Mar 24, 2009

I Sell the Dead

Straight from the horse's mouth comes the base element of I Sell the Dead. Only since it established off of a very similar presentation of reflective nurseries dictated from a dead man walking was it able to gain a fresh and authoritative vision of cinematic entertainment. Glenn McQuaid has shown us the potential for Irish period horror-com's and boy does the future look dead since we can all agree this clever film was a fluke. Must I recall painful and scathing memories of the late Bernie Mac's Irish performance in Charlie's Angels: Full Throttle? For this reason, I refuse to acknowledge that McG is directing a new Terminator film. Had he any doubt of seriousness, he would have changed his gay ass name into something a bit more professional and not something kids in the 3rd grade nicked him.

I Sell the Dead is a rather whimsical piece of horror/comedy that would eventually erupt, violently, in murder, supernatural mystique, and rival gang drama. Basically, this film is equipped with what it needs to entertain thoroughly and not bore a single fan. Dominic Monaghan is the apprentice underling of an infamous grave robber by the name of Willy. Only just recently, Willy met his fate at the guillotine for a frame job convicting him of murder. Well, the same fate has hit his partner, Arthur, as he awaits trial by execution and his only saving grace is pleading his life story to a passive-aggressive priest played by Ron Perlman. The following recited tale is a brilliant story of a pair of down-on-their-luck grave robbers and how they struggle to cope with thievery, deceit, zombies, vampires, wait what?

This cunning idea that's presented in I Sell the Dead is an unsuspecting creeper -- one that waits for you to enjoy what the film gives you and surprises you with fantastical tales that don't seem to fit the current scheme of things. After the slew of proportions panned out, I certainly wasn't expecting the roles of vampires and zombies to be entering my visions. I was expecting a cultural "fuck all" which gingerly describes most period pieces now-a-days but what I got was a film that starkly illustrated good times in the events of two bumbling would-be heroes. Budget based on reputation and directed towards slimy aesthetics is the formulaic stamp of period pieces. Recreating an era takes time and this doesn't even begin to cover the story at all. These "famous frauds" should be stripped of the worthy title of "Director" and be listed as an incompetent costume designer but wait, Irony prevails as that listed job already exists. Homo sapien decor has never been so frivolous.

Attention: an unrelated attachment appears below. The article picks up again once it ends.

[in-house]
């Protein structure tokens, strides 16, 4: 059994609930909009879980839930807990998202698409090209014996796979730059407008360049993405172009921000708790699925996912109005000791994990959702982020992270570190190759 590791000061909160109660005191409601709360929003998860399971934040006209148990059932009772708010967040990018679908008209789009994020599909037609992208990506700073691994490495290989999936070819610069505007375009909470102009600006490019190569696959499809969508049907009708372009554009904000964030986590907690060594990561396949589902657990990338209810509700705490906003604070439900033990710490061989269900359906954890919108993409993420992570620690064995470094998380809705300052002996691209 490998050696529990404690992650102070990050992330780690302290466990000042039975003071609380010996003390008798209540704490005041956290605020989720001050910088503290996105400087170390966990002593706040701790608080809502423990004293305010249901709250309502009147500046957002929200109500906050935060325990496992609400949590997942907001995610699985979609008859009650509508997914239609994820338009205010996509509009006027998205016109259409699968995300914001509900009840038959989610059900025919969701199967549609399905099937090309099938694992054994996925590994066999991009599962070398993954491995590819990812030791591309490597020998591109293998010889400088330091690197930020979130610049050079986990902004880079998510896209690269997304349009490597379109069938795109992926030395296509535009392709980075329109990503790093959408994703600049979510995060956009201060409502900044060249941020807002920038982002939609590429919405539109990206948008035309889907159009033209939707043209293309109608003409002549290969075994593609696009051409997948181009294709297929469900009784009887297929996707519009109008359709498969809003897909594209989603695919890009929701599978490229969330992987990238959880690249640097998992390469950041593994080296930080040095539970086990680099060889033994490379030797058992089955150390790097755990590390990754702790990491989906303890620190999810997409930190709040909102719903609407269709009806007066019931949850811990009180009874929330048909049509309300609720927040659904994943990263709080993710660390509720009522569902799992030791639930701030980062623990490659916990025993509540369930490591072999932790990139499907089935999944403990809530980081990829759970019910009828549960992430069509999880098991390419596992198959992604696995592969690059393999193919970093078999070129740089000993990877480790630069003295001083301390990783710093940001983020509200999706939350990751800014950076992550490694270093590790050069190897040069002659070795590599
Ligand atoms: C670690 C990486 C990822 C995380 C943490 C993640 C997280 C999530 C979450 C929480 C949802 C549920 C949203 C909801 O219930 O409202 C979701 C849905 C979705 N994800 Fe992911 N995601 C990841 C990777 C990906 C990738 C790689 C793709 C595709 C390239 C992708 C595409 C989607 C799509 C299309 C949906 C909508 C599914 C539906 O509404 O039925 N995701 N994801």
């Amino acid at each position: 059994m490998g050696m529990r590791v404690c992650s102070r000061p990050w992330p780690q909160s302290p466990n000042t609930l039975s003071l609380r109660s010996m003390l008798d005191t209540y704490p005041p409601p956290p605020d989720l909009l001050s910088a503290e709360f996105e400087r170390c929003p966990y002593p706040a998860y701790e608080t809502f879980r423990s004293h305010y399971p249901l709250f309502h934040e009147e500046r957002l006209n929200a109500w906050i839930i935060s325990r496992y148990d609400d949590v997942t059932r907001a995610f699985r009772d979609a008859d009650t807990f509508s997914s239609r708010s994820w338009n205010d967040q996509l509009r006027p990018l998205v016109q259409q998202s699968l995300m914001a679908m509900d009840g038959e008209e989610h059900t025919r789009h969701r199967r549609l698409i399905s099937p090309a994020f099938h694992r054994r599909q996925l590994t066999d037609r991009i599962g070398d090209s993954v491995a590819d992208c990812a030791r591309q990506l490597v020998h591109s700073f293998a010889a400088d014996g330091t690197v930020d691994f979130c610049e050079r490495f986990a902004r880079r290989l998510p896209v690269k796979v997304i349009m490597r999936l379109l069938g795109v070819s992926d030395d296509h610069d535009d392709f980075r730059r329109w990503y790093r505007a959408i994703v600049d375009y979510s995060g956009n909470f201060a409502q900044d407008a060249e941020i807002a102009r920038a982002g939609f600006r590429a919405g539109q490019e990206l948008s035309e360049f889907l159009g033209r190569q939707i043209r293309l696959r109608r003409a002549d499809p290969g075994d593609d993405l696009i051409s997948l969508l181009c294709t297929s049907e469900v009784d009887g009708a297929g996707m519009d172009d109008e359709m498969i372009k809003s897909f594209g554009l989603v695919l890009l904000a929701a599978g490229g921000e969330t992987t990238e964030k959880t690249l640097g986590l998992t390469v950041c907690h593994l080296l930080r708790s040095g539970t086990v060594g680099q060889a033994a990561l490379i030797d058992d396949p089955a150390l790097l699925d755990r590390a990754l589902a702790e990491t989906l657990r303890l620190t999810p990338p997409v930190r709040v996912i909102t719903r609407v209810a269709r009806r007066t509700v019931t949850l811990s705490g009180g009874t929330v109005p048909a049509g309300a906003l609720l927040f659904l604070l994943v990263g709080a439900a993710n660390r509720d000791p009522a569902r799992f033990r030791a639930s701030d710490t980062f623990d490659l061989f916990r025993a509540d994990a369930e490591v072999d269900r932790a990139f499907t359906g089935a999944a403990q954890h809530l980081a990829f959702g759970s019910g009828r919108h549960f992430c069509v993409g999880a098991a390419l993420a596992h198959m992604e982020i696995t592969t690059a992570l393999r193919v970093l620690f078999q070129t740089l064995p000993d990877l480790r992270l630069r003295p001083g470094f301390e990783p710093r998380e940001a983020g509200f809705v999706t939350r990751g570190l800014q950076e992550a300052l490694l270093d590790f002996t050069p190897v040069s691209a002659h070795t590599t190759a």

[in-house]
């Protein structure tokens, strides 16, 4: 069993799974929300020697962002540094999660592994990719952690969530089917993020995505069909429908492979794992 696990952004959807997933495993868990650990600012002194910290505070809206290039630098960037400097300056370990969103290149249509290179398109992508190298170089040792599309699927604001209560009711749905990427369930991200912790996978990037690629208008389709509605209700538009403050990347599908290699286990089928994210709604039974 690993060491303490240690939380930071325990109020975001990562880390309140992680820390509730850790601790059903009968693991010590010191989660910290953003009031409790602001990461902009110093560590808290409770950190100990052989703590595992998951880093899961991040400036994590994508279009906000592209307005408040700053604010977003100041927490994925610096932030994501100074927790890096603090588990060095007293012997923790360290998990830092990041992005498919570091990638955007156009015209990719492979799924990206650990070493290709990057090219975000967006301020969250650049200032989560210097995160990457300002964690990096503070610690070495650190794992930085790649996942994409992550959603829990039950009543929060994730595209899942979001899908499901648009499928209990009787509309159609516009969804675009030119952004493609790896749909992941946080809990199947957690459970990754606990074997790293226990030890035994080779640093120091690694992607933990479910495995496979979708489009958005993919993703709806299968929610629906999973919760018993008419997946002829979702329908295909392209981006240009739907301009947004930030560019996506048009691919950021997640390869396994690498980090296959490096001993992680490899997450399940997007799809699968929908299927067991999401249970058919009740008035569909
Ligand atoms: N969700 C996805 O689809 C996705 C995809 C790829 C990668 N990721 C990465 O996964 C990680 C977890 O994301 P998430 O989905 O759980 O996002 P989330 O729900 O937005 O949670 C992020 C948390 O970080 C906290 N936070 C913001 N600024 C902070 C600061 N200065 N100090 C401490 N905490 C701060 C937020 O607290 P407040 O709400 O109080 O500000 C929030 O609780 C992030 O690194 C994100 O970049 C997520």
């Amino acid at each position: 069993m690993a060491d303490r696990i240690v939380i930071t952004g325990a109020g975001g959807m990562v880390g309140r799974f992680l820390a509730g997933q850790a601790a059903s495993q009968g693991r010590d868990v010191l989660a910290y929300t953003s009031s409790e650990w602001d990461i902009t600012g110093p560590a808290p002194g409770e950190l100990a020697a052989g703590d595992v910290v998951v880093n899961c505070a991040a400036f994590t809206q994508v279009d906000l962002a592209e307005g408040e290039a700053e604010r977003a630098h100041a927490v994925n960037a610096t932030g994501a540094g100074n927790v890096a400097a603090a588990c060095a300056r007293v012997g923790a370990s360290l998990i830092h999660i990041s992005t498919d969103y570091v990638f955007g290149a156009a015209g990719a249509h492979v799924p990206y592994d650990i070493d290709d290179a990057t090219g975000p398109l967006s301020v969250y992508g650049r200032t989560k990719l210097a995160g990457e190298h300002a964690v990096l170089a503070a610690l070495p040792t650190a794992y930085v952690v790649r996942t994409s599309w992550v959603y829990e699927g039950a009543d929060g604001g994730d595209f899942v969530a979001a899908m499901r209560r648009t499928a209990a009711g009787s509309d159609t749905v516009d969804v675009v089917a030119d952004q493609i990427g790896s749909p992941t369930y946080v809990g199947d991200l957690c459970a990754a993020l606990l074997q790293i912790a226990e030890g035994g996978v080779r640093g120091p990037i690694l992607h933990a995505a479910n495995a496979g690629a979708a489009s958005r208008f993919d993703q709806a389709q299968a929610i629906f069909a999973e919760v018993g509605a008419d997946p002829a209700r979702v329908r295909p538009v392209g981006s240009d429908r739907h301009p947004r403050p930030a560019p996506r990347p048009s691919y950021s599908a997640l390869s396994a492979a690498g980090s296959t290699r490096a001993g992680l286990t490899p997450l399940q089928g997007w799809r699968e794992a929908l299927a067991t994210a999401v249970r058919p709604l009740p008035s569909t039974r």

To add to the already stiff blessing you've received from the dear company of I Sell the Dead, this also marks a horror comedy that doesn't entirely insult your intelligence. Fact of the matter is that most of these hybrids flat out suck on terms of scares, humor, and overall direction. Severed head gags work to a stifled extent and armed with predictability, can drag a film to hell with a non-styled free fall of "been there, seen that." I Sell the Dead is probably one of Ireland's only recent point of characters; the irony resides in the shooting location of New York, but alas, all's well. I Sell the Dead is still one of the only "great" horror comedies recently that see to the entertainment of the potential audience.



Keith said...

I'll have to check this one out. I hadn't heard of it before. Good writeup on it.

Oh yeah. I just did a post on my blog talking about when I plan to return from my break. I hope you'll check it out. Thanks.

thebonebreaker said...

Interesting - I too will have to check this one out, as I have never heard of it either.

Thanks mAQ!

HammerSmashedFace said...

I've been chomping @ the bit for this film for what seems a freakin eternity. Chanced upon a trailer on Youtube well over 6 months ago and was suitably impressed.
Now, all thats need is for a prompt and timely release onto everyones favourite medium DVD. For the love of god, Fucking hurry up already!!!!